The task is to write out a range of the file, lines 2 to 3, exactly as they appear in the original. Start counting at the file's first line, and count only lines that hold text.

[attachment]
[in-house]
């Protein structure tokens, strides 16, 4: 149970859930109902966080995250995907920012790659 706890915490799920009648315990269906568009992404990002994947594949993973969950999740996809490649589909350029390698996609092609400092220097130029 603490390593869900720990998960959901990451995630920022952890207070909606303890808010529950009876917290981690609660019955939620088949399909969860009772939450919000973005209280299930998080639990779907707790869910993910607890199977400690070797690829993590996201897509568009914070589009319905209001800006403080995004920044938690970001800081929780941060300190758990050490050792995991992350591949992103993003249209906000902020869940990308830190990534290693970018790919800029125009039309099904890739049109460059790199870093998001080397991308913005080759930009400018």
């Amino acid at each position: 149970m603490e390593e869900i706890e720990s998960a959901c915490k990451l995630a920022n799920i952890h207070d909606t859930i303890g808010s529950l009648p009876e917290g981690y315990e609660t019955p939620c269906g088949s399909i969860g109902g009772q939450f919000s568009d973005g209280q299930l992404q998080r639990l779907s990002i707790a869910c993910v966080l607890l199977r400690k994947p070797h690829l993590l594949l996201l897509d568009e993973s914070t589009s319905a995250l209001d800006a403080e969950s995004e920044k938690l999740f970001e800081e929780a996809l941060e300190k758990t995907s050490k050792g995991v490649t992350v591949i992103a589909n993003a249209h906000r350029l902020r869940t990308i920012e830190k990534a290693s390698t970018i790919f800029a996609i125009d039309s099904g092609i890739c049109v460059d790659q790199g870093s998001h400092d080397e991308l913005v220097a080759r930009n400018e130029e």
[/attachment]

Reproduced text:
């Protein structure tokens, strides 16, 4: 149970859930109902966080995250995907920012790659 706890915490799920009648315990269906568009992404990002994947594949993973969950999740996809490649589909350029390698996609092609400092220097130029 603490390593869900720990998960959901990451995630920022952890207070909606303890808010529950009876917290981690609660019955939620088949399909969860009772939450919000973005209280299930998080639990779907707790869910993910607890199977400690070797690829993590996201897509568009914070589009319905209001800006403080995004920044938690970001800081929780941060300190758990050490050792995991992350591949992103993003249209906000902020869940990308830190990534290693970018790919800029125009039309099904890739049109460059790199870093998001080397991308913005080759930009400018």
């Amino acid at each position: 149970m603490e390593e869900i706890e720990s998960a959901c915490k990451l995630a920022n799920i952890h207070d909606t859930i303890g808010s529950l009648p009876e917290g981690y315990e609660t019955p939620c269906g088949s399909i969860g109902g009772q939450f919000s568009d973005g209280q299930l992404q998080r639990l779907s990002i707790a869910c993910v966080l607890l199977r400690k994947p070797h690829l993590l594949l996201l897509d568009e993973s914070t589009s319905a995250l209001d800006a403080e969950s995004e920044k938690l999740f970001e800081e929780a996809l941060e300190k758990t995907s050490k050792g995991v490649t992350v591949i992103a589909n993003a249209h906000r350029l902020r869940t990308i920012e830190k990534a290693s390698t970018i790919f800029a996609i125009d039309s099904g092609i890739c049109v460059d790659q790199g870093s998001h400092d080397e991308l913005v220097a080759r930009n400018e130029e």